A study of the anatomy and physiology of sleep in the rock hyrax, Procavia capensis

dc.contributor.authorGravett, Nadine
dc.descriptionPh.D., Faculty of Science, University of the Witwatersrand, 2011en_US
dc.description.abstractThe rock hyrax, Procavia capensis, is a social diurnal mammal that typically lives in colonies on rocky outcrops and is found throughout most parts of Southern Africa. The aim of this thesis was to describe the sleep phenomenology of the rock hyrax. By means of immunohistochemistry the location and distribution of the cholinergic, catecholaminergic, serotonergic, orexinergic, histaminergic, and the GABAergic systems were described. For the most part these systems and their terminal network distributions followed the general mammalian organisational plan; however, several features, potentially unique to the rock hyrax, were found. These include the presence of cholinergic neurons in the AD and AV nuclei of the dorsal thalamus, parvo- and magnocellular divisions of the cholinergic LDT and PPT nuclei. A dense orexinergic terminal network distribution was noted in the regions coincident with the AD nucleus, a feature only observed in other diurnal mammals. Parvalbumin neurons did not show any association to the sleep related nuclei, whereas calbindin and calretinin neurons were found in all sleep related areas, though with differing densities and some homogeneities. The physiological measurable parameters of sleep were recorded continuously for 72 h under both solitary and social conditions and compared to determine whether differences existed. The results revealed that no major differences existed between the social and solitary conditions, but sleep intensity and REM duration (particularly REM0) was more pronounced in the social condition. REM was ambiguous in these animals, and led to its subdivision into REM1 and REM0. It is possible that REM1 could be a form of low voltage slow wave sleep, but further investigation is required. If REM1 is a form of NonREM sleep it would imply that the rock hyrax has the lowest amount of REM sleep of any terrestrial mammal studied to date.en_US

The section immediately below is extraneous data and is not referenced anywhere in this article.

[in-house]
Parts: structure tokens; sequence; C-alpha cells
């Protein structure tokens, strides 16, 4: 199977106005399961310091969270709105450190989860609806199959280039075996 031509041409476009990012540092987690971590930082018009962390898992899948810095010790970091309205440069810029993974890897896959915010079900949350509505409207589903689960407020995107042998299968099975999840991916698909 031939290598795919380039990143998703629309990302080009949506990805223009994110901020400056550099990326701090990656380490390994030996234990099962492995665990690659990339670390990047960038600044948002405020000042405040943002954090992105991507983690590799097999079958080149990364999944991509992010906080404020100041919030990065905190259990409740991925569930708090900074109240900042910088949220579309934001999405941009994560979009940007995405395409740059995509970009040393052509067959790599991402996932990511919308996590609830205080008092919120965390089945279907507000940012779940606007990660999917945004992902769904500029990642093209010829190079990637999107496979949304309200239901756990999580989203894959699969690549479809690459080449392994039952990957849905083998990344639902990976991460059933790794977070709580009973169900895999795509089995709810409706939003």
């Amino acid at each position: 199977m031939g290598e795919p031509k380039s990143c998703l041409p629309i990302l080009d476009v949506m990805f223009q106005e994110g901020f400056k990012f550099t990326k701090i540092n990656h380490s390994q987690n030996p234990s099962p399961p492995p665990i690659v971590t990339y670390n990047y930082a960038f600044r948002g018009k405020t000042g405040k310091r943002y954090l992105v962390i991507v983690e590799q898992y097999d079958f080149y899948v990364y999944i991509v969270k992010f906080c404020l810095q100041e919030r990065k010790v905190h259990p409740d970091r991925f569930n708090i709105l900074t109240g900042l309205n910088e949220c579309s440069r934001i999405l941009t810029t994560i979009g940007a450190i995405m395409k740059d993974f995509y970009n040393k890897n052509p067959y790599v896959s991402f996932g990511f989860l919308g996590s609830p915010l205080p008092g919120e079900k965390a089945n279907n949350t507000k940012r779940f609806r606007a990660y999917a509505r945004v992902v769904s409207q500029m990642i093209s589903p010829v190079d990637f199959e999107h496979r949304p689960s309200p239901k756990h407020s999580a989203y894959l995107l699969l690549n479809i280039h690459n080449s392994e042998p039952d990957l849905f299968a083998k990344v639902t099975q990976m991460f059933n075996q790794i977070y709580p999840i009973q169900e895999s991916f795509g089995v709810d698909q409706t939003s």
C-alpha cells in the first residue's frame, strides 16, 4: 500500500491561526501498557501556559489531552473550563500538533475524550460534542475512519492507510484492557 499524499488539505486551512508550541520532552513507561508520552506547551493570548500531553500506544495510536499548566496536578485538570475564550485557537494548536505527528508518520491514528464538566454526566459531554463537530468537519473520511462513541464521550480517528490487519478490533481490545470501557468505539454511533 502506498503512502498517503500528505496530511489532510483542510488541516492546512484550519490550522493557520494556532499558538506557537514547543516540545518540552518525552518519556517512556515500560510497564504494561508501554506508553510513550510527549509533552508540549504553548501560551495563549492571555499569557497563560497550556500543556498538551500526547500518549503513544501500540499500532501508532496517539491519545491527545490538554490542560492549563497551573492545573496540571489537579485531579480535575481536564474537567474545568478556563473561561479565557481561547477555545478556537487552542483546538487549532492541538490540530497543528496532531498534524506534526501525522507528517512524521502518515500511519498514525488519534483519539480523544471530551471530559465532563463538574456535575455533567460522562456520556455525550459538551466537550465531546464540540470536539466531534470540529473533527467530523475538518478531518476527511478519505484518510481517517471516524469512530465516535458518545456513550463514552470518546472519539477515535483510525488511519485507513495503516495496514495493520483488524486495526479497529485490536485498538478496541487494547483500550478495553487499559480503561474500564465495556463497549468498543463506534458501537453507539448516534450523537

dc.subjectHuman physiologyen_US
dc.subjectHuman anatomyen_US
dc.subjectRock hyraxen_US
dc.titleA study of the anatomy and physiology of sleep in the rock hyrax, Procavia capensisen_US
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